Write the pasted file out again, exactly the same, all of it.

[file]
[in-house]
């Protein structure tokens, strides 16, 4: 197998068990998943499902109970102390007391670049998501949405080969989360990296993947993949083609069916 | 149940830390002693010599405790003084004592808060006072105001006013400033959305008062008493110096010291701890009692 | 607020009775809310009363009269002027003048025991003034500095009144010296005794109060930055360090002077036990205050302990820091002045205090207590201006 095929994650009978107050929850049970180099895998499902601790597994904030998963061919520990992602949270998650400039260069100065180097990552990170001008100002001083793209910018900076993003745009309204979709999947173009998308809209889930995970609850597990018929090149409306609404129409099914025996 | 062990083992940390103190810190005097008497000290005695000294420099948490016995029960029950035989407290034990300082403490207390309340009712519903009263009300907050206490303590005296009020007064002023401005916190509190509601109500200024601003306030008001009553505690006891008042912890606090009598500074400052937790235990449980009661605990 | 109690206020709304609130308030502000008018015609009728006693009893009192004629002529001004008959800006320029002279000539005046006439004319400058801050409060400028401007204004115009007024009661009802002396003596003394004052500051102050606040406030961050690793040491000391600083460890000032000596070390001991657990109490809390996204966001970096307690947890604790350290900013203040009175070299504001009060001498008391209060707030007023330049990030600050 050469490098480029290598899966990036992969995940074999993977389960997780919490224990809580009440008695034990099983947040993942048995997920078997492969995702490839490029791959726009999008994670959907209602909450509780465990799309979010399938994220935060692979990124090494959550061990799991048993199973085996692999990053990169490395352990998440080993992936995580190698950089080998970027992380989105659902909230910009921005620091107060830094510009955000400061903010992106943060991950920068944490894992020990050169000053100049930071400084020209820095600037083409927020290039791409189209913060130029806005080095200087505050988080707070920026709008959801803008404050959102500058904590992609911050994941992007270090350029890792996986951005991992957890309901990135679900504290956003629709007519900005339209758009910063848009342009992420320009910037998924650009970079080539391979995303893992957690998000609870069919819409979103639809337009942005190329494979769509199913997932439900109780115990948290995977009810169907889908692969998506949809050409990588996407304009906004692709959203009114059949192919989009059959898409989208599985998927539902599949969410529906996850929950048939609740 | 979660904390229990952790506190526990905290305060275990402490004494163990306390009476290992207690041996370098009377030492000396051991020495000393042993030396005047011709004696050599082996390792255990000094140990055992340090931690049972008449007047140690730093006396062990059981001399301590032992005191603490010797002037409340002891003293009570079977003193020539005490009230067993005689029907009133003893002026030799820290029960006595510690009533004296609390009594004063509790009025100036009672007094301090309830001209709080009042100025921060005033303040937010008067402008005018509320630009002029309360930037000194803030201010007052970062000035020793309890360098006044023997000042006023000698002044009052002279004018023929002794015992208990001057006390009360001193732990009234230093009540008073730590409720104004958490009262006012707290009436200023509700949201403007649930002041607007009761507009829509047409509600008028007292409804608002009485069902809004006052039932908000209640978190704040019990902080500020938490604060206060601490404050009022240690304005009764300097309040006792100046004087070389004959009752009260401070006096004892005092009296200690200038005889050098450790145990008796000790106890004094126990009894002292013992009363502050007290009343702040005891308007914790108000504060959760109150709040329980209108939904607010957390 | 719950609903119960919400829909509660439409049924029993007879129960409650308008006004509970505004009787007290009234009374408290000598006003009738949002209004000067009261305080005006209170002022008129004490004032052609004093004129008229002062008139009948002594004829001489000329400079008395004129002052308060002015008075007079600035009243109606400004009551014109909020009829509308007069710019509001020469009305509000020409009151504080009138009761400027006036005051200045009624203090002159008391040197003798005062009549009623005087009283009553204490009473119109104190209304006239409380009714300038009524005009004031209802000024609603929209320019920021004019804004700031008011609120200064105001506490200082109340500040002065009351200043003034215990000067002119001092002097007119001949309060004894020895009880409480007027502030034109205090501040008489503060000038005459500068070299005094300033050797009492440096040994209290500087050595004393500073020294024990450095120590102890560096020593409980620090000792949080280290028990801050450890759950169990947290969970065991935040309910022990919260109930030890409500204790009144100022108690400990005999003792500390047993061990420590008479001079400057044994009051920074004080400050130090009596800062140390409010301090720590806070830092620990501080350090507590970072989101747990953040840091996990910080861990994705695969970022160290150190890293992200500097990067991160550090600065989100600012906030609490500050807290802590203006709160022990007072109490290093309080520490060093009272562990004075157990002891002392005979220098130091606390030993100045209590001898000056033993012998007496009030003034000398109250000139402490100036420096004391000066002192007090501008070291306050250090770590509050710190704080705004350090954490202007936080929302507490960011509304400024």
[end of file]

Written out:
[in-house]
């Protein structure tokens, strides 16, 4: 197998068990998943499902109970102390007391670049998501949405080969989360990296993947993949083609069916 | 149940830390002693010599405790003084004592808060006072105001006013400033959305008062008493110096010291701890009692 | 607020009775809310009363009269002027003048025991003034500095009144010296005794109060930055360090002077036990205050302990820091002045205090207590201006 095929994650009978107050929850049970180099895998499902601790597994904030998963061919520990992602949270998650400039260069100065180097990552990170001008100002001083793209910018900076993003745009309204979709999947173009998308809209889930995970609850597990018929090149409306609404129409099914025996 | 062990083992940390103190810190005097008497000290005695000294420099948490016995029960029950035989407290034990300082403490207390309340009712519903009263009300907050206490303590005296009020007064002023401005916190509190509601109500200024601003306030008001009553505690006891008042912890606090009598500074400052937790235990449980009661605990 | 109690206020709304609130308030502000008018015609009728006693009893009192004629002529001004008959800006320029002279000539005046006439004319400058801050409060400028401007204004115009007024009661009802002396003596003394004052500051102050606040406030961050690793040491000391600083460890000032000596070390001991657990109490809390996204966001970096307690947890604790350290900013203040009175070299504001009060001498008391209060707030007023330049990030600050 050469490098480029290598899966990036992969995940074999993977389960997780919490224990809580009440008695034990099983947040993942048995997920078997492969995702490839490029791959726009999008994670959907209602909450509780465990799309979010399938994220935060692979990124090494959550061990799991048993199973085996692999990053990169490395352990998440080993992936995580190698950089080998970027992380989105659902909230910009921005620091107060830094510009955000400061903010992106943060991950920068944490894992020990050169000053100049930071400084020209820095600037083409927020290039791409189209913060130029806005080095200087505050988080707070920026709008959801803008404050959102500058904590992609911050994941992007270090350029890792996986951005991992957890309901990135679900504290956003629709007519900005339209758009910063848009342009992420320009910037998924650009970079080539391979995303893992957690998000609870069919819409979103639809337009942005190329494979769509199913997932439900109780115990948290995977009810169907889908692969998506949809050409990588996407304009906004692709959203009114059949192919989009059959898409989208599985998927539902599949969410529906996850929950048939609740 | 979660904390229990952790506190526990905290305060275990402490004494163990306390009476290992207690041996370098009377030492000396051991020495000393042993030396005047011709004696050599082996390792255990000094140990055992340090931690049972008449007047140690730093006396062990059981001399301590032992005191603490010797002037409340002891003293009570079977003193020539005490009230067993005689029907009133003893002026030799820290029960006595510690009533004296609390009594004063509790009025100036009672007094301090309830001209709080009042100025921060005033303040937010008067402008005018509320630009002029309360930037000194803030201010007052970062000035020793309890360098006044023997000042006023000698002044009052002279004018023929002794015992208990001057006390009360001193732990009234230093009540008073730590409720104004958490009262006012707290009436200023509700949201403007649930002041607007009761507009829509047409509600008028007292409804608002009485069902809004006052039932908000209640978190704040019990902080500020938490604060206060601490404050009022240690304005009764300097309040006792100046004087070389004959009752009260401070006096004892005092009296200690200038005889050098450790145990008796000790106890004094126990009894002292013992009363502050007290009343702040005891308007914790108000504060959760109150709040329980209108939904607010957390 | 719950609903119960919400829909509660439409049924029993007879129960409650308008006004509970505004009787007290009234009374408290000598006003009738949002209004000067009261305080005006209170002022008129004490004032052609004093004129008229002062008139009948002594004829001489000329400079008395004129002052308060002015008075007079600035009243109606400004009551014109909020009829509308007069710019509001020469009305509000020409009151504080009138009761400027006036005051200045009624203090002159008391040197003798005062009549009623005087009283009553204490009473119109104190209304006239409380009714300038009524005009004031209802000024609603929209320019920021004019804004700031008011609120200064105001506490200082109340500040002065009351200043003034215990000067002119001092002097007119001949309060004894020895009880409480007027502030034109205090501040008489503060000038005459500068070299005094300033050797009492440096040994209290500087050595004393500073020294024990450095120590102890560096020593409980620090000792949080280290028990801050450890759950169990947290969970065991935040309910022990919260109930030890409500204790009144100022108690400990005999003792500390047993061990420590008479001079400057044994009051920074004080400050130090009596800062140390409010301090720590806070830092620990501080350090507590970072989101747990953040840091996990910080861990994705695969970022160290150190890293992200500097990067991160550090600065989100600012906030609490500050807290802590203006709160022990007072109490290093309080520490060093009272562990004075157990002891002392005979220098130091606390030993100045209590001898000056033993012998007496009030003034000398109250000139402490100036420096004391000066002192007090501008070291306050250090770590509050710190704080705004350090954490202007936080929302507490960011509304400024």